Sally Fagan accepts the Threlford Memorial Cup from HRH Prince Michael of Kent

Sally Fagan accepts the Threlford Memorial Cup from HRH Prince Michael of Kent

 



Business Language Champions’ Sally Fagan has been awarded the Threlford Memorial Cup – The Chartered Institute of Linguists’ highest award, in recognition of her promotion of the languages and cultural understanding in schools.















Let’s not put a huge downer on what was a great evening by making ‘The Donald’ the subject of this blog, but it’s worth noting that, in her Threlford Cup presentation speech, Ann Carlisle, Chief Executive of the Chartered Institute of Linguists, quoted our company strapline on more than one occasion: ‘Business Language Champions works with schools to promote the importance of language skills and cultural awareness in the workplace.’

Unless I am very much mistaken, recent political events seem to be edging various nations towards what may kindly be called isolationism. So Sally was utterly delighted to be awarded the CIoL’s prestigious Threlford Cup on a ticket of cultural understanding, creating events specifically designed to encourage school students to look beyond the boundaries of the English language and the UK.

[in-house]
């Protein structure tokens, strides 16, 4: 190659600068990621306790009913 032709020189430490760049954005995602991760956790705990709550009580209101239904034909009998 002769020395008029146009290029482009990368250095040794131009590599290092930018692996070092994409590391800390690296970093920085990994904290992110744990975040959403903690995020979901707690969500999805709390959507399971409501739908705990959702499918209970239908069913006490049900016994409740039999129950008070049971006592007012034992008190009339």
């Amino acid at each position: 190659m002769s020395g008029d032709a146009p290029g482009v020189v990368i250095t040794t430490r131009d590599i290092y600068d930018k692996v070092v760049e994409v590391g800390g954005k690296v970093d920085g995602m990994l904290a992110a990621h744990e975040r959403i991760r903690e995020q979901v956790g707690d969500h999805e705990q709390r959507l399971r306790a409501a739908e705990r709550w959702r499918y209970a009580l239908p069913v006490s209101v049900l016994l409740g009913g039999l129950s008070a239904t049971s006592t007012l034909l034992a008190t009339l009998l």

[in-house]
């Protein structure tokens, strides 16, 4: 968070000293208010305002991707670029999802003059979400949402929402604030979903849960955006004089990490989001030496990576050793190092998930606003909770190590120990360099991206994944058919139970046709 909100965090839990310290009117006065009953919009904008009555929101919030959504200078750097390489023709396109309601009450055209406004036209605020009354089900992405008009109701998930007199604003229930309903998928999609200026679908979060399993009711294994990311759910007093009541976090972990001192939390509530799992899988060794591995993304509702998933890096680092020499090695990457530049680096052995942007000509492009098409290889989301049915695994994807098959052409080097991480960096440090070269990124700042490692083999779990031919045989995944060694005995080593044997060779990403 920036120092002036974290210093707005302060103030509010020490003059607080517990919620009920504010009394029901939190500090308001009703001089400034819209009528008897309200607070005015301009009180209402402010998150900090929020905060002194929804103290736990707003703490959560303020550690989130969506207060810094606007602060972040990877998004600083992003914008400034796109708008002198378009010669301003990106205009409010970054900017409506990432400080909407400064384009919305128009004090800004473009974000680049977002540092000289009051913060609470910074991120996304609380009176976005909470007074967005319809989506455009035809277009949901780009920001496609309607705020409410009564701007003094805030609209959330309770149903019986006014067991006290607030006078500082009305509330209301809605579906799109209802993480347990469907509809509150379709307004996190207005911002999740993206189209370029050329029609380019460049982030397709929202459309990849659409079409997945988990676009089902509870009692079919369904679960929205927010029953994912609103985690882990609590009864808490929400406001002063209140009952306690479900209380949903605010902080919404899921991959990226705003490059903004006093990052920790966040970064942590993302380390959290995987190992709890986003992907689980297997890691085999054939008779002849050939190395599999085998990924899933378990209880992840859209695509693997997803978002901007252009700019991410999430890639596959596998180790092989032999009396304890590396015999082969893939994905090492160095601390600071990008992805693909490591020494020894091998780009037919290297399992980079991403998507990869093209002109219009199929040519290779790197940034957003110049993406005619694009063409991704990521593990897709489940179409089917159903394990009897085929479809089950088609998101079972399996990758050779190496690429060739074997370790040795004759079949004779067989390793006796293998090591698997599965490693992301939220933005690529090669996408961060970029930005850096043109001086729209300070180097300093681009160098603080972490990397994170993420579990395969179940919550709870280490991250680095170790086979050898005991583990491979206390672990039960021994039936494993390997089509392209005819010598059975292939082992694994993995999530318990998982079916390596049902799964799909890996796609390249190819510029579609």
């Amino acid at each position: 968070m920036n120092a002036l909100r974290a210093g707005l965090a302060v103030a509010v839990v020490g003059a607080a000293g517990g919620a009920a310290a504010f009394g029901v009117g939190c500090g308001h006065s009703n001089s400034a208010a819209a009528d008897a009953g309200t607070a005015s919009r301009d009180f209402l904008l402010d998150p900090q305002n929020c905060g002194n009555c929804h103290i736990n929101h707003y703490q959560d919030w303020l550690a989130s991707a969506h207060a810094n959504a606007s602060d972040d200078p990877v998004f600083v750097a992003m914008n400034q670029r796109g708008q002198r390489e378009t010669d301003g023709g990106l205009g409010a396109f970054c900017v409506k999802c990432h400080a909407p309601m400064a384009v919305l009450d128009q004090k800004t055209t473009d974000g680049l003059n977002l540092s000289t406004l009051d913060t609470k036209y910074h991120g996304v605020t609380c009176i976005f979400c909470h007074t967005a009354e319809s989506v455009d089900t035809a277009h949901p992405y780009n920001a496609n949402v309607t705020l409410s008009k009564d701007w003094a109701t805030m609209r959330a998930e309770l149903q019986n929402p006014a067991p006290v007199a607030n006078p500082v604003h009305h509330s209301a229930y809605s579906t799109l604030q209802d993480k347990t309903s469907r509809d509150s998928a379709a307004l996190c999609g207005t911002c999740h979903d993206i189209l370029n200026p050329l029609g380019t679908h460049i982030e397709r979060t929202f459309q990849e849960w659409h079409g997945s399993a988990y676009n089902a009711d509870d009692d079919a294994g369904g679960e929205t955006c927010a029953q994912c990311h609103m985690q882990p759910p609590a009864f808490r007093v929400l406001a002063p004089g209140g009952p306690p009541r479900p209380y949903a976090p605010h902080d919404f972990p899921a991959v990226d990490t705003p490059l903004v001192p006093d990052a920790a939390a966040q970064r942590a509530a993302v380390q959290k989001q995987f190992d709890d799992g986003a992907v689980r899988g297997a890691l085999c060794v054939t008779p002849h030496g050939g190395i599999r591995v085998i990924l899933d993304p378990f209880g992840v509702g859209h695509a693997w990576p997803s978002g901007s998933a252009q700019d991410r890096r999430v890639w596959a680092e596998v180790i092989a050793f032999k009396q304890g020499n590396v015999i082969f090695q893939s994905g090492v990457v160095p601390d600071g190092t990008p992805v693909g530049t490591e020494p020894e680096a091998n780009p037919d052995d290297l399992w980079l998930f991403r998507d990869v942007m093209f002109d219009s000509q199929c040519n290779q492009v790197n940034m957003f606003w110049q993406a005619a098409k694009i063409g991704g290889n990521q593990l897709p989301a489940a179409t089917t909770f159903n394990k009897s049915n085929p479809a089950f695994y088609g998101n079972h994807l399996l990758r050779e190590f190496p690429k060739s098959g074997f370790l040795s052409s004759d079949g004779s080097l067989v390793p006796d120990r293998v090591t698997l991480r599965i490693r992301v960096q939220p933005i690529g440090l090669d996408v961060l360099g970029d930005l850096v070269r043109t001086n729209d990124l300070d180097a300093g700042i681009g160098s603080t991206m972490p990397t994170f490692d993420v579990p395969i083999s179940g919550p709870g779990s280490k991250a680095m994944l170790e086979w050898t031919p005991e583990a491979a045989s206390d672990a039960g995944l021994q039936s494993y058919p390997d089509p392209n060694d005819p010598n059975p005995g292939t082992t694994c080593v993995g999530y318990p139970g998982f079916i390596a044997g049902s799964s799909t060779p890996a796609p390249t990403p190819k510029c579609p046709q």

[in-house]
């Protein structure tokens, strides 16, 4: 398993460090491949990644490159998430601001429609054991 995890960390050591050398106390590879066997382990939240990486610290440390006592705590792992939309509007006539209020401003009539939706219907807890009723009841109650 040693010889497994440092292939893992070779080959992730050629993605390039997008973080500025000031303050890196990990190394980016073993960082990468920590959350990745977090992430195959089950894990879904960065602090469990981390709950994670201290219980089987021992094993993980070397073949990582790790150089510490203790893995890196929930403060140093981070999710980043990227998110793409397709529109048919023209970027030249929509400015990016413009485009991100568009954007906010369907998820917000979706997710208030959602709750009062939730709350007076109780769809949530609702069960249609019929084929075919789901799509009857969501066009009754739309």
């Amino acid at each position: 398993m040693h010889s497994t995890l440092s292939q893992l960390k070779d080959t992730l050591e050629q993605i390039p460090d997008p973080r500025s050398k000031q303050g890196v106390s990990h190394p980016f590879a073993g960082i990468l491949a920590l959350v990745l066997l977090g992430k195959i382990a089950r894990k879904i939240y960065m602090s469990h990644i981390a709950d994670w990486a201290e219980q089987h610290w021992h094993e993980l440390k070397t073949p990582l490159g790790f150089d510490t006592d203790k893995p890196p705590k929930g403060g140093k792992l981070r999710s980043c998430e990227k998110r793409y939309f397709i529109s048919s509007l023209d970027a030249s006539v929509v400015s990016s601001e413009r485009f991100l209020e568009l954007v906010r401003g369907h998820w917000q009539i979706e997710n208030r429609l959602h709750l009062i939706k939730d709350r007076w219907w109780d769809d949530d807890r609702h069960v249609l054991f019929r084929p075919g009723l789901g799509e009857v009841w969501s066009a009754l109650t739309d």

Sally Fagan awarded Threlford Memorial Cup

Sally’s acceptance speech (without notes, of course!) highlighted various issues that will be familiar to all working in the field of language education at secondary level: that school children find the curriculum dull, that they are more inclined to listen to the views of outside speakers than their teachers when it comes to careers, and that, when schools make decisions about where to put their budgets, languages are often way down the priority list – alarmingly, sometimes not even on it.


It seems to us very important that, as a nation, and despite (or maybe because of) Brexit and events across the pond, that we work even harder to make our children understand the importance of being global citizens, of placing cooperation above isolationism,  listening and thoughtfulness above knee-jerk, uninformed reaction, that language learning and cultural understanding, intertwined as they are, are not shunted even more into the wings.


So, a huge thank you goes to Alison Organ of York St John University who nominated Sally for this great honour, and to the CIoL who chose her to receive it. We are enormously grateful, and we look forward to continuing to play our part.